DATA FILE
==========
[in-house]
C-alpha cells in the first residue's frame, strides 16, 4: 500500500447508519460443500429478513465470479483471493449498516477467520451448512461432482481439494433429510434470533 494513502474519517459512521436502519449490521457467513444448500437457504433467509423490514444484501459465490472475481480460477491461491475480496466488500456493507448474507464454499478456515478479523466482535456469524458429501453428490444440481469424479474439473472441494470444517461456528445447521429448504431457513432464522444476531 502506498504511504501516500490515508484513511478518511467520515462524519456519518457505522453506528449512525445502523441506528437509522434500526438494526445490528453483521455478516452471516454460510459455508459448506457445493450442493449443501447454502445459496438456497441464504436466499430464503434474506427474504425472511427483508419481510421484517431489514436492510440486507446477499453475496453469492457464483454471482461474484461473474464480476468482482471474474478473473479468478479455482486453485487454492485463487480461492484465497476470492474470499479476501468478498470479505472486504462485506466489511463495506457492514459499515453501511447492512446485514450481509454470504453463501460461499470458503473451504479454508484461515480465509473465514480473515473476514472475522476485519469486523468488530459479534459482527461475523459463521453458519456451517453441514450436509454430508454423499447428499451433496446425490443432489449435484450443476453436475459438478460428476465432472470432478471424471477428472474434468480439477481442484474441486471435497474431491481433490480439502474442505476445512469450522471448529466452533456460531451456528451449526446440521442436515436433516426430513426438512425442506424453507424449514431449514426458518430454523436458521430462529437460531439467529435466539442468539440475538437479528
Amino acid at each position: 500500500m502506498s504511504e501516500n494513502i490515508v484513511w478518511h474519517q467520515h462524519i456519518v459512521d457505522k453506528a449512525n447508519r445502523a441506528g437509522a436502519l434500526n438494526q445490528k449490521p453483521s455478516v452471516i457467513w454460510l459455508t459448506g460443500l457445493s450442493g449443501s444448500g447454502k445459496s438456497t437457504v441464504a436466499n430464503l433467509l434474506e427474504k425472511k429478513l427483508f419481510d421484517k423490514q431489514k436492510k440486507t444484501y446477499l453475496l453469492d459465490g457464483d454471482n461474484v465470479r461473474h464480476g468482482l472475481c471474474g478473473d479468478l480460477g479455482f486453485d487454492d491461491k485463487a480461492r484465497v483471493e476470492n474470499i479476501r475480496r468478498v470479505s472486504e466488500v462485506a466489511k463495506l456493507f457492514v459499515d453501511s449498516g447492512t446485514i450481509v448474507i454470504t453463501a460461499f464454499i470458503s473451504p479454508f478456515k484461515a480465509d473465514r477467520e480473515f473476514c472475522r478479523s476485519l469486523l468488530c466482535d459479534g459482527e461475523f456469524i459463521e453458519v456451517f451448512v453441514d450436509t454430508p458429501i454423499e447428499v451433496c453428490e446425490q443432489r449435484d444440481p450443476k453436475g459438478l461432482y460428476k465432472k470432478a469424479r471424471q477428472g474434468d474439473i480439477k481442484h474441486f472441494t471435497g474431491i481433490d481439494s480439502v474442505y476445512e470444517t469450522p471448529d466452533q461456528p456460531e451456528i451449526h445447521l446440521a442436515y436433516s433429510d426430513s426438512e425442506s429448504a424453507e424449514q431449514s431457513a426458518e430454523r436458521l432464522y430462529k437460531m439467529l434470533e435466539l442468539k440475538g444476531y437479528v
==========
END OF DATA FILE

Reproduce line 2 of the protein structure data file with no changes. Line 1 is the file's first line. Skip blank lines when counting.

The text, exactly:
C-alpha cells in the first residue's frame, strides 16, 4: 500500500447508519460443500429478513465470479483471493449498516477467520451448512461432482481439494433429510434470533 494513502474519517459512521436502519449490521457467513444448500437457504433467509423490514444484501459465490472475481480460477491461491475480496466488500456493507448474507464454499478456515478479523466482535456469524458429501453428490444440481469424479474439473472441494470444517461456528445447521429448504431457513432464522444476531 502506498504511504501516500490515508484513511478518511467520515462524519456519518457505522453506528449512525445502523441506528437509522434500526438494526445490528453483521455478516452471516454460510459455508459448506457445493450442493449443501447454502445459496438456497441464504436466499430464503434474506427474504425472511427483508419481510421484517431489514436492510440486507446477499453475496453469492457464483454471482461474484461473474464480476468482482471474474478473473479468478479455482486453485487454492485463487480461492484465497476470492474470499479476501468478498470479505472486504462485506466489511463495506457492514459499515453501511447492512446485514450481509454470504453463501460461499470458503473451504479454508484461515480465509473465514480473515473476514472475522476485519469486523468488530459479534459482527461475523459463521453458519456451517453441514450436509454430508454423499447428499451433496446425490443432489449435484450443476453436475459438478460428476465432472470432478471424471477428472474434468480439477481442484474441486471435497474431491481433490480439502474442505476445512469450522471448529466452533456460531451456528451449526446440521442436515436433516426430513426438512425442506424453507424449514431449514426458518430454523436458521430462529437460531439467529435466539442468539440475538437479528